Here’s wishing for each of you a healthy, happy and prosperous 2021. And here’s wishing for the end of COVID for all of us sooner rather than later!

South Carolina is one of three states without remote online notarization

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This HousingWire article really caught my attention this morning. South Carolina is one of only three states without an online notarization option.

Efforts have been in progress to pass Remote Online Notarization (RON) legislation here for a couple of years, but the Council of the Bar’s Real Estate Section opposed the legislation on the theory that RON would challenge the control South Carolina licensed lawyers currently enjoy. Many other lawyers disagree with that position, but the legislation stalled.

Other states have used a variety of permanent and temporary solutions to allow for remote online notarization during the COVID-19 crisis. But, at this moment, California, Oregon and South Carolina are the only states with no solution.

What’s your opinion, South Carolina real estate lawyers? Would RON be a good solution to facilitate closings in South Carolina or would it erode your control? The legislation is likely going to be discussed in the next legislative session. Your opinion matters!

iBuyers are jumping back into the water: does that mean the market is safe?

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In March, the disruptive iBuyers announced that they were no longer buying homes in the midst of the pandemic. They said they were unable to pinpoint house values to the extent to make them comfortable in proceeding with their market model. And they said they were unable to insure the health and safety of their employees, partners and customers.

Some economists projected these companies would completely go out of business after losing such substantial momentum in the midst of the various shelter-in-place orders.

But now, just weeks later, the iBuyers say they’re back!

Offerpad, Redfin, Zillow, Opendoor and others have announced plans to resume operations after verifying health safety procedures. More of the processes will be handled remotely, and, as we are all doing, there will be more sanitizing, mask and glove wearing, and hand washing. They will likely offer digital methods for appraisals and for home viewing by potential buyers. Some will offer self-service listings.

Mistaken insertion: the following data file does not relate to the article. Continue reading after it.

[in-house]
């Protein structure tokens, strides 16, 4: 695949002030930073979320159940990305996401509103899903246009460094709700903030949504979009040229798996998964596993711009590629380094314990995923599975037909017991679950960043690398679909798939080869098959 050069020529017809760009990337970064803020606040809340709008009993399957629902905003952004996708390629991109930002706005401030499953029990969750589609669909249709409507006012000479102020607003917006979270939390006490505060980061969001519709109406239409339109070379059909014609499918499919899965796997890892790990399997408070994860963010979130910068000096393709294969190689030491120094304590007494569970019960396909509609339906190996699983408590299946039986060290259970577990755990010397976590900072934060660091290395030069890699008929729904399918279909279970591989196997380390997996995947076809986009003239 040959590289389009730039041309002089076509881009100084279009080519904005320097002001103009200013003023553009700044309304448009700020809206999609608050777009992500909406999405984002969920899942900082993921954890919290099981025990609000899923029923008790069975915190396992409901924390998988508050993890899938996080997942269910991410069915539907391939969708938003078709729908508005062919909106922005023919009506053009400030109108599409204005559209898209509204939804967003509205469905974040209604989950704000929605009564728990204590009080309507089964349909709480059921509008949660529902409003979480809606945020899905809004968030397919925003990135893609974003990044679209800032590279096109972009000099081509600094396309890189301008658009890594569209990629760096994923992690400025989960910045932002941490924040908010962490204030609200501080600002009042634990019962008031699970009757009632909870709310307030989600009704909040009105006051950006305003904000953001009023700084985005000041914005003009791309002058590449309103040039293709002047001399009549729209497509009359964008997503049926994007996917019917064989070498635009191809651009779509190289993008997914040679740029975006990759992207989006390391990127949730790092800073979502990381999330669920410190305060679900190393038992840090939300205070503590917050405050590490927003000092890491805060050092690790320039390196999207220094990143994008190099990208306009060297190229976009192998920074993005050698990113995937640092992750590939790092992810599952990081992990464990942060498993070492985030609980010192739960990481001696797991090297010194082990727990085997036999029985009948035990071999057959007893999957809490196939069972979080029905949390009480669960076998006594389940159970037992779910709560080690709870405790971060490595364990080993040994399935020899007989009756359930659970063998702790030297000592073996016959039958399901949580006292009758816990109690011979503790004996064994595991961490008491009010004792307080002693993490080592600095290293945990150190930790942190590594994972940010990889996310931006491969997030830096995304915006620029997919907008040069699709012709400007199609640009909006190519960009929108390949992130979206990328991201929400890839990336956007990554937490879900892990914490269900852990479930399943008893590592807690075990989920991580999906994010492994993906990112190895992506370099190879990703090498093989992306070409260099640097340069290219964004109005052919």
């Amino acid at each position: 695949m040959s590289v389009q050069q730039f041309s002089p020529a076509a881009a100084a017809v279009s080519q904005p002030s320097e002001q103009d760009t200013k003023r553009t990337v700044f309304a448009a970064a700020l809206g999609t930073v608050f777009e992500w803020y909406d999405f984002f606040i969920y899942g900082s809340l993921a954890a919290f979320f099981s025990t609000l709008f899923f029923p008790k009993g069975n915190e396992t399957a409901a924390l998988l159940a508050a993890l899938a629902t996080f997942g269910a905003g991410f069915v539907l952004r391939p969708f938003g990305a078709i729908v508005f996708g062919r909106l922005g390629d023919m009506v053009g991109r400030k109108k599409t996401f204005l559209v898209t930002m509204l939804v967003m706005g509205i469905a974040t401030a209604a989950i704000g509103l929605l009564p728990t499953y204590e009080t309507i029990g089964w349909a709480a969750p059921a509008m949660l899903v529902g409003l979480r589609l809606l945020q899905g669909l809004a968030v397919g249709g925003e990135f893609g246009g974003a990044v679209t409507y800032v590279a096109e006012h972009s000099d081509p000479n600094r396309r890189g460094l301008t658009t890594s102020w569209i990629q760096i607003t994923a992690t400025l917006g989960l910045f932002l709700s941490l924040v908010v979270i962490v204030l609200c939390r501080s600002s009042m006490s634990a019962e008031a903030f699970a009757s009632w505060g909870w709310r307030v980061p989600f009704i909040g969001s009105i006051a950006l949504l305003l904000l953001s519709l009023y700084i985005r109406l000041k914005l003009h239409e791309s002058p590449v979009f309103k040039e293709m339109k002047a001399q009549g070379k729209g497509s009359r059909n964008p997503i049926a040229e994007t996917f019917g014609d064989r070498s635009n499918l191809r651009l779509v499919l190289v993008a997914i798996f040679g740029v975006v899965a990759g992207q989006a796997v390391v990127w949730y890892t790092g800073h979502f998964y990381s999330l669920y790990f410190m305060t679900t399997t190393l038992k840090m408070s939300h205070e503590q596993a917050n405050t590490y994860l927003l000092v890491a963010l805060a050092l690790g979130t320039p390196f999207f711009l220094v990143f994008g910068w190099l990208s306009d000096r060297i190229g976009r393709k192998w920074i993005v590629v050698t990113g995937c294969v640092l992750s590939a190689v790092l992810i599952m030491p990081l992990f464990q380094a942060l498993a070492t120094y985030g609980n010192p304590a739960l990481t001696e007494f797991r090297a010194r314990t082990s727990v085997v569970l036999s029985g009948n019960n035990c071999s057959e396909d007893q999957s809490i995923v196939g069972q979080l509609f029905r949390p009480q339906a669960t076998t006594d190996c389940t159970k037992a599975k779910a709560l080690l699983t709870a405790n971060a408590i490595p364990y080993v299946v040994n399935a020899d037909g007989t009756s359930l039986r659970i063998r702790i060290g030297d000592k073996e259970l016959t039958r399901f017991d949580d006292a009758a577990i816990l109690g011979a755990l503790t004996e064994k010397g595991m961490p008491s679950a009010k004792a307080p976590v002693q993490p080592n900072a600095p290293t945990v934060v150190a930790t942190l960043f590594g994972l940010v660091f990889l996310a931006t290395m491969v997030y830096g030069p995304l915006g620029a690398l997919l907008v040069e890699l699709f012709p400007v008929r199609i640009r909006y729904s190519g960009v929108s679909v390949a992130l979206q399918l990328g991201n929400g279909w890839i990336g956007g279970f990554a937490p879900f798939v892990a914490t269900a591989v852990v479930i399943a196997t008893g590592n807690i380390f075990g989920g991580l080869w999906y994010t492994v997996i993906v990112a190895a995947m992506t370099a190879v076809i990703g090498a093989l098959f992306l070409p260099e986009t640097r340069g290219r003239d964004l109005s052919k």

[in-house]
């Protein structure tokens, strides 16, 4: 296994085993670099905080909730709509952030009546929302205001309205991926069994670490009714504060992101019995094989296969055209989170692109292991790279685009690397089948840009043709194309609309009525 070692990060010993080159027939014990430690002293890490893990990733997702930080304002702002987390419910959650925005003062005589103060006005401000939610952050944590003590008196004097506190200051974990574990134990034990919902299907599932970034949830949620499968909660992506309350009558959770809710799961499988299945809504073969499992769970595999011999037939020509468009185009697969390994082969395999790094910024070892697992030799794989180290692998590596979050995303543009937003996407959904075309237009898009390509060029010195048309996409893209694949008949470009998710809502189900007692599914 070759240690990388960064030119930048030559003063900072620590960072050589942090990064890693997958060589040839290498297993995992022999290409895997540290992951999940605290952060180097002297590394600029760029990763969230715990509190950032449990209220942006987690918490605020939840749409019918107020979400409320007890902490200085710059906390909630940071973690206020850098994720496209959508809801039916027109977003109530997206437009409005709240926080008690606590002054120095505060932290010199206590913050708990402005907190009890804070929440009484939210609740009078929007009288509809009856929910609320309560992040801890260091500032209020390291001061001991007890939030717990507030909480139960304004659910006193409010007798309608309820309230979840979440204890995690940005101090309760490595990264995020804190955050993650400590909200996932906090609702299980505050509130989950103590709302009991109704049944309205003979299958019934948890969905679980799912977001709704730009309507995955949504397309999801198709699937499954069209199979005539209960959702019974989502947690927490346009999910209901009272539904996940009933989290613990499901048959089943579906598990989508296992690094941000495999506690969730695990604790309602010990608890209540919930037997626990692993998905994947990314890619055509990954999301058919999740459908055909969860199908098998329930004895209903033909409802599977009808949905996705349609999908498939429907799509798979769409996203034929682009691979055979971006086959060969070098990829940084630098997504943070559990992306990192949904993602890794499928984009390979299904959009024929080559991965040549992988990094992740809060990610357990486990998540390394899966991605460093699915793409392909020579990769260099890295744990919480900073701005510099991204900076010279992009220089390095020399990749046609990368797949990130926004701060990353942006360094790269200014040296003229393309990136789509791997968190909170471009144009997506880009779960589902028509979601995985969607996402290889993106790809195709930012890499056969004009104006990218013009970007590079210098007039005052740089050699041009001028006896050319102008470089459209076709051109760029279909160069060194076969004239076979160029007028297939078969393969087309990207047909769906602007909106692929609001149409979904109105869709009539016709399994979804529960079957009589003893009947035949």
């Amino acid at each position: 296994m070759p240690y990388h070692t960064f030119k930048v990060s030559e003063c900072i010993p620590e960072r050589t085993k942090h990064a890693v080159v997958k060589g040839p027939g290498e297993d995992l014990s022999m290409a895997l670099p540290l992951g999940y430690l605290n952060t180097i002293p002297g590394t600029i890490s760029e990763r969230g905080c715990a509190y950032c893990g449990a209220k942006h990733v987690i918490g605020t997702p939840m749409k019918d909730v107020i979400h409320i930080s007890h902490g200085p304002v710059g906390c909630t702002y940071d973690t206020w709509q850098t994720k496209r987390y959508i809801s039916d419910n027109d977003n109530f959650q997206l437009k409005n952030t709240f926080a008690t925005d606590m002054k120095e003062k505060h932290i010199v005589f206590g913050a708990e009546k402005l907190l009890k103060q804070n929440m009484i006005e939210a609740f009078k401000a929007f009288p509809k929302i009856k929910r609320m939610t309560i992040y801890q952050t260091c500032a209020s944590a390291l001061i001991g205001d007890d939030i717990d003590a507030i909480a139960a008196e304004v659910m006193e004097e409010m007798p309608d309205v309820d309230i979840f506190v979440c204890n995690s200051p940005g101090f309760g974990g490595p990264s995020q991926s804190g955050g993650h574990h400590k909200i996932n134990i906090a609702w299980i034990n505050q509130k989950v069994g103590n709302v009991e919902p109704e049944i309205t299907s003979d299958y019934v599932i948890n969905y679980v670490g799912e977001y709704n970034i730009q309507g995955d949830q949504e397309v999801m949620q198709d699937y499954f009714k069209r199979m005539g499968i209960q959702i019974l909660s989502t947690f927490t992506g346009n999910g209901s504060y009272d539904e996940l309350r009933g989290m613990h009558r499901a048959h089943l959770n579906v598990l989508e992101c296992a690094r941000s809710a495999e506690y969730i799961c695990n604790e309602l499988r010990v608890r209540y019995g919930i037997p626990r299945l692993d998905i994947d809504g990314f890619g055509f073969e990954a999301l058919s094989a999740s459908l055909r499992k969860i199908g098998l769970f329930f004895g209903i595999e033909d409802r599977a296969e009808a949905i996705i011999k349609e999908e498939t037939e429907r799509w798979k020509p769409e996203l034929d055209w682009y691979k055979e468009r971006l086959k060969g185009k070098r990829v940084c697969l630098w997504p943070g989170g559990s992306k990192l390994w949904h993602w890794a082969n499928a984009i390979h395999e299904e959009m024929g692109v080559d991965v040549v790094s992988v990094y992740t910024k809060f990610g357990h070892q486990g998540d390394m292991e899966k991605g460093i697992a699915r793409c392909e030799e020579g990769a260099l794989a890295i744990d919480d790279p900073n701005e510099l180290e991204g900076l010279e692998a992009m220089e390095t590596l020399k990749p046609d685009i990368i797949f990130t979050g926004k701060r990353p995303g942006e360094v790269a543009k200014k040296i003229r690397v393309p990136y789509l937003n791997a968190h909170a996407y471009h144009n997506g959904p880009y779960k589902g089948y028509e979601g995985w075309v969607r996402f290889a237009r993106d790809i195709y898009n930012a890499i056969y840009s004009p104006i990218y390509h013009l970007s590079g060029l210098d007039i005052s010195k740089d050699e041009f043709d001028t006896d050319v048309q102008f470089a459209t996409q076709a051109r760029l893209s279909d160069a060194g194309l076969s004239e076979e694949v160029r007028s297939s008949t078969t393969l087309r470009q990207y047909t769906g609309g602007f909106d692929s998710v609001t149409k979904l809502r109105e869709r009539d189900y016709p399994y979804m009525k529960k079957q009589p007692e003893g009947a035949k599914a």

One of the companies has discussed a safe, on-demand, and fully digital experience to buy and sell homes. They believe the experience is needed now more than ever.

As this blog has discussed previously, although these market disrupters have made it to markets in Georgia and North Carolina, we have not seen them announce operations in The Palmetto State. But my colleague, Martha McConnell, said she saw a Redfin “for sale” sign in her neighborhood in southeast Columbia last week.

So the iBuyers may be closer to us than we think!

Are RON closings now allowed in South Carolina?

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After a tease from our Supreme Court on Friday, the answer is still “no”

For about 15 minutes on Friday afternoon, May 1, those of us involved in real estate transactions in South Carolina got excited. An Order* from the South Carolina Supreme Court hit our in-boxes. The order was entitled “RE: Participation in Closings of Real Estate Transactions”. We collectively thought South Carolina may have moved into the 21st Century with an authorization for Remote Online Notarization (RON) closings.

Then we read the order.

You can read it here.

By way of preamble, the Court said, “we find that the public health emergency created by COVID-19 requires changes in the usual operation of the Rules of Professional Conduct in terms of the normal functioning of real estate transactions.”

Then the order stated that until August 1, lawyers may “participate in and supervise the closing of a real estate transaction by way of a video conference.”

Fair enough, but I think most South Carolina transactional lawyers believed they could already ethically handle closings via video conference.